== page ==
We are bringing back the yellow fish sign program in partnership with Qualicum Beach Streamkeepers, and expanding its scope. Education on methods to manage rainwater on residential properties that benefit fish will be included. Rainwater from roofs and hard surfaces typically runs into a drainage system that sends it straight into a creek or river, often overwhelming the water channels and causing erosion. In a natural setting, a lot of the rainwater seeps into the ground where it slowly moves towards river and creeks, reducing the severity of floods and providing water to creeks and rivers during the summer drought. Residents that utililze methods for good rainwater management will receive a yellow fish sign to display on their lawn. The signs are a committment strategy that reinforce the homeowner's efforts. And these signs are going to be fancy schmancy, believe me.



We received some funding from the Public Conservation Assistance Fund to buy the materials to make and paint the fish signs, and for a decal to go on each sign identifying the program. We had been searching for a long, long, long time for a skilled woodworker to make the signs, until Chris Smith, our newest Board member, used his connection with Island Artisans to find Kees Luchs (right-hand photo), a professional wood artisan. Kees volunteered his time and machinery to make 96 fish signs for us from the cedar we supplied. Yay Kees! Many thanks!


woodenfishAnd aren't they beeyootiful! We could not be more pleased with the excellent quality of work he has provided us free of charge.  

The challenge now is for our team of volunteers to find more woodworkers to make signs; develop a marketing campaign to educate the Parksville and Qualicum Beach homeowners of the initiative; and encourage those who want to help us to get involved.

  • We are  really looking forward to the end of COVID (aren't we all) so we can meet and greet homeowners face to face, and get the message out to “conserve water”.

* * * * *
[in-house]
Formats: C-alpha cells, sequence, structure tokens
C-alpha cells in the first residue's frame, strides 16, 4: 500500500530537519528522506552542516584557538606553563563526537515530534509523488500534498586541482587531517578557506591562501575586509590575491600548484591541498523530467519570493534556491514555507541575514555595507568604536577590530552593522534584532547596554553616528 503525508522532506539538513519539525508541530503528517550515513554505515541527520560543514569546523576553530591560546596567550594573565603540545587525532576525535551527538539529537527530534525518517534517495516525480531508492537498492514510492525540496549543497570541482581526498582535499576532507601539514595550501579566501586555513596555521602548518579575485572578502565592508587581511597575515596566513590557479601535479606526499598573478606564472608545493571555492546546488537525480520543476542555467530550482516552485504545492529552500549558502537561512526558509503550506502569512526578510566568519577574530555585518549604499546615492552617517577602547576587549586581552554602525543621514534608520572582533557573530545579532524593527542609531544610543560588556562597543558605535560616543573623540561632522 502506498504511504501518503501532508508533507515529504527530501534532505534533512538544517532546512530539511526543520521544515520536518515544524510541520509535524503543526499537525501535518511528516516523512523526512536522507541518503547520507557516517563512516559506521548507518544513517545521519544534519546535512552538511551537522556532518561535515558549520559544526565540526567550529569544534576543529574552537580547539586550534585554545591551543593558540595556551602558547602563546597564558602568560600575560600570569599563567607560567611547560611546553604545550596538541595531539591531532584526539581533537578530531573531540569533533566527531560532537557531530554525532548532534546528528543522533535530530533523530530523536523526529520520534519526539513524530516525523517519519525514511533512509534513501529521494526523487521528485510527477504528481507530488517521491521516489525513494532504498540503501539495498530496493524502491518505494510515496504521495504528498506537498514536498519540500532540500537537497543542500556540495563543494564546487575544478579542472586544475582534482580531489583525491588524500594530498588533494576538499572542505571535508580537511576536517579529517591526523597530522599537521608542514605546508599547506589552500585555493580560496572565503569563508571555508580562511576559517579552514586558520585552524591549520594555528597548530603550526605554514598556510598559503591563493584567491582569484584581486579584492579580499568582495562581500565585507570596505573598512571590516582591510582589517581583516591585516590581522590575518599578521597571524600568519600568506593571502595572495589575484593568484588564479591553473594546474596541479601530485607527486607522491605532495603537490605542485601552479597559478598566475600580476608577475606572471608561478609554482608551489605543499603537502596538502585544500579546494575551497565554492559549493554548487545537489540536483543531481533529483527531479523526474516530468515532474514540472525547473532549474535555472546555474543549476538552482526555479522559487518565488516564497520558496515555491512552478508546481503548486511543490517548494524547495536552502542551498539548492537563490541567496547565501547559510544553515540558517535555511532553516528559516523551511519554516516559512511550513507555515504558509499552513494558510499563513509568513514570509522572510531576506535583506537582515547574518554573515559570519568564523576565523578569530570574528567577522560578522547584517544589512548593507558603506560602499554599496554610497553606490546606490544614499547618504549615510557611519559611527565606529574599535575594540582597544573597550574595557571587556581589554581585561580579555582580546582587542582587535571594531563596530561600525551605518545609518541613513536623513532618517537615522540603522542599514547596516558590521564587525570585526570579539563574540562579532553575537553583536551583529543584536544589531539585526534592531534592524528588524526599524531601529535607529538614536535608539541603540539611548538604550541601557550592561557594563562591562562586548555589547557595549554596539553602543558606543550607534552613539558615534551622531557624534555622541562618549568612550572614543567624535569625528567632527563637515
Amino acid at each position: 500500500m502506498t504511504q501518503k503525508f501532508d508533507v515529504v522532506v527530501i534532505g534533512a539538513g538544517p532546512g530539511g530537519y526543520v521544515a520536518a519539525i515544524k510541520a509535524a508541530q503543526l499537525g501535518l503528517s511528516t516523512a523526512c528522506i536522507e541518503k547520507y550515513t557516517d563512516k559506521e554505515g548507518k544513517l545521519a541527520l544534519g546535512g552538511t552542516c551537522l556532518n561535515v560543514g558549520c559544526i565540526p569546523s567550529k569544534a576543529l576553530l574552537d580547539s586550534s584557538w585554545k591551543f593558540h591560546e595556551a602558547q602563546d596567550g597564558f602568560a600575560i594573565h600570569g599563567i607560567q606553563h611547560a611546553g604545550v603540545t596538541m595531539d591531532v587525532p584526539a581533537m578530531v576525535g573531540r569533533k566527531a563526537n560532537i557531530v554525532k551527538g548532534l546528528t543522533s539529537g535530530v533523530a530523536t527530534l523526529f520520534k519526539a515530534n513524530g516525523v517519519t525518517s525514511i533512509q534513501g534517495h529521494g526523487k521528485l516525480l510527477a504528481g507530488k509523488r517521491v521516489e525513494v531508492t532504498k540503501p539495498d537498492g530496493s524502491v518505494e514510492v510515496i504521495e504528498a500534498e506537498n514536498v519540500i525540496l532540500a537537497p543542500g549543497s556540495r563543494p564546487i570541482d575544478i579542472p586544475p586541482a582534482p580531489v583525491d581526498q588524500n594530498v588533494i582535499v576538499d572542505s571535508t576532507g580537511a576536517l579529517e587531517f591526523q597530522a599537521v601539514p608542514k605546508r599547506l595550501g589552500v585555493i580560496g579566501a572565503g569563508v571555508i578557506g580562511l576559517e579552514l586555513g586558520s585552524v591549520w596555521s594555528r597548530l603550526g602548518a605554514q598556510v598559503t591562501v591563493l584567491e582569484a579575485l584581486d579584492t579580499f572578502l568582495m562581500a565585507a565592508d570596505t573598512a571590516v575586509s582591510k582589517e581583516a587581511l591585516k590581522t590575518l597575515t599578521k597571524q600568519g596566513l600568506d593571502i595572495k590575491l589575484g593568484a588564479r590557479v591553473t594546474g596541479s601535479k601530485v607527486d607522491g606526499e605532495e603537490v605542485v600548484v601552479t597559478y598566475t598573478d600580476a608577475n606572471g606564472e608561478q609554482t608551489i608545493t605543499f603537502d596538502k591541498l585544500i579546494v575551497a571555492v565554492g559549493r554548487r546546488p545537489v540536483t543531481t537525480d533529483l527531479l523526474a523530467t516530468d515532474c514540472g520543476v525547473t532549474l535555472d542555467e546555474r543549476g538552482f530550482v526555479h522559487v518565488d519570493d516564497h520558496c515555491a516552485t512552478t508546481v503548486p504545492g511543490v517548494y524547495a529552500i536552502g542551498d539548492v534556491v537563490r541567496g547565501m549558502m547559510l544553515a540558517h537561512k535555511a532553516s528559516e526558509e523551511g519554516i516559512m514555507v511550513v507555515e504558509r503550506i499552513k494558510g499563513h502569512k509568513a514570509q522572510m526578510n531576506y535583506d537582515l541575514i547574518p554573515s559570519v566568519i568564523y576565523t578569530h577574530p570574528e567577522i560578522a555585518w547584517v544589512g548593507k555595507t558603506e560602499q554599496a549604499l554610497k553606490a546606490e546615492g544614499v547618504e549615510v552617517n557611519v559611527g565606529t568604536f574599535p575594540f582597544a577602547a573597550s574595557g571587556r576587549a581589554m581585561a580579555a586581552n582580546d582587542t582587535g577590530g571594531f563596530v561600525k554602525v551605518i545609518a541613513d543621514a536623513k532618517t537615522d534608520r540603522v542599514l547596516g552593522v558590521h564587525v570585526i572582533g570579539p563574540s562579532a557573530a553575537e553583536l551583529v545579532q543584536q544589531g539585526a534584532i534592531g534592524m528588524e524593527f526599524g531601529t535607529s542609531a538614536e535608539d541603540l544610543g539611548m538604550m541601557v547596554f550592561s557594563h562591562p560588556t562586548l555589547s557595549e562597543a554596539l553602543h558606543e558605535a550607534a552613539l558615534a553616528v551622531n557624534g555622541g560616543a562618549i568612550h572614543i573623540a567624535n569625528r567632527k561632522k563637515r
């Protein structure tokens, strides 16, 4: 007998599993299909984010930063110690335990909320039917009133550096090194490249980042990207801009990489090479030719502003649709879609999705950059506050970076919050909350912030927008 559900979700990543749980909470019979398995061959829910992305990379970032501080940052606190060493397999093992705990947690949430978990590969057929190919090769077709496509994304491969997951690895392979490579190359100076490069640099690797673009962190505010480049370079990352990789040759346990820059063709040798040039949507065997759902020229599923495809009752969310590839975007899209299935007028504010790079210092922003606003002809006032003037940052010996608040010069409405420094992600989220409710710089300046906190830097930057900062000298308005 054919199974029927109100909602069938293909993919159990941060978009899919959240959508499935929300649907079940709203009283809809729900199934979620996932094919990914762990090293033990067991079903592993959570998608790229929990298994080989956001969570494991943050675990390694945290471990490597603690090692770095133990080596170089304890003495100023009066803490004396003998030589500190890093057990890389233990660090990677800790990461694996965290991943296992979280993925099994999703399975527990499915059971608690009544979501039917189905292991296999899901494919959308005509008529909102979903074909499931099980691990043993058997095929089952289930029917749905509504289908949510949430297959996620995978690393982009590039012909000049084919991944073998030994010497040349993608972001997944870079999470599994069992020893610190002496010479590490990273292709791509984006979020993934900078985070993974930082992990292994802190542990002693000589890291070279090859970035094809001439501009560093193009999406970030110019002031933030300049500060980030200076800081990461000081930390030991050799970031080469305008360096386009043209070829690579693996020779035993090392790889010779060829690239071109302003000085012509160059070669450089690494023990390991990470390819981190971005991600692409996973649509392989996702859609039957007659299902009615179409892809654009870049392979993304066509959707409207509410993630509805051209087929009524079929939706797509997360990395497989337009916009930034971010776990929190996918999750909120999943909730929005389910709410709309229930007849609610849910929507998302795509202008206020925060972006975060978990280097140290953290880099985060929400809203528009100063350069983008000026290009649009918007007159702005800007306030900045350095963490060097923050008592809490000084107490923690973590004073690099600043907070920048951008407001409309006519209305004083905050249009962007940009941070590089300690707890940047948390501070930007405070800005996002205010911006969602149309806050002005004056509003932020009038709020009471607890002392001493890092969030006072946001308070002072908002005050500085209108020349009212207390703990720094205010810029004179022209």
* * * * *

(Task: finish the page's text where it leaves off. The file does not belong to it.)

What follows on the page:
Many Thanks To Our Sponsor 






Shelly Creek Fish Habitat Restoration - Phase II

We recently learned that the Pacific Salmon Foundation (PSF) has approved our grant application for $22,200 to restore Coho Salmon rearing habitat in Shelly Creek upstream of Martindale Pond (the site of last year's restoration project). Woohoo!

Shelly Creek flows through the Shelly Farm (located at Stanford Avenue in Parksville) before flowing into Martindale Pond and under Martindale Road on its way to the Englishman River.


Hundreds of Coho fry are observed annually in the section of creek that runs northeast through the farm below the culverts identified in the above image. Unlike Martindale Pond where Coho fry from the Englishman River move in to overwinter and return to the river in the spring after they have smolted, it is believed the fry on Shelly Farm are the offspring of Coho Salmon seen spawning in the farm section of creek below the culverts. The fry remain on the farm all year until they smolt and migrate through Martindale Pond to the Englishman River the following spring.

ShellyFarmculvertThe two metal culverts overhang a ridge approximately 5 m high and have created a waterfall, as seen in the drone photo to the left. The falling water has created a large erosion gulley in the stream channel. The owners of Shelly Farm have seen the downstream section of the creek fill with sediment over the decades. Sediment comes from sources upstream of the farm in addition to that from the erosion gully, and has buried the natural stream bed.                                                                                                                                                                                        Photo by Robert Roycroft




The sediment has resulted in the creek becoming overgrown and clogged with mud and invasive species including Reed Canary Grass and Himamlayan Blackberry (see right-hand photo). The result is a loss of Coho fry rearing habitat and very low or no water flow in the summer, trapping fry in small pools that eventually dry up. 



The PSF grant is for the excavation of the creek by Parksville Heavy Equipment to remove the sediment and invasive species, and restore rearing habitat along with native riparian vegetation. Sediment collection ponds will be constructed to trap sediment and prevent more sedimentation of the creek. Our Biologist, Dave Clough, provided the design and workplan for the excavation and restoration work.

The plan is to conduct the work in late August when water flow is at its lowest in the creek. It will require moving fry downstream of the work area plus an Environmental Management Plan to minimize sedimentation of Shelly Creek from the excavator work.  We are very excited about this next phase of the restoration work on Shelly Creek. Stay Tuned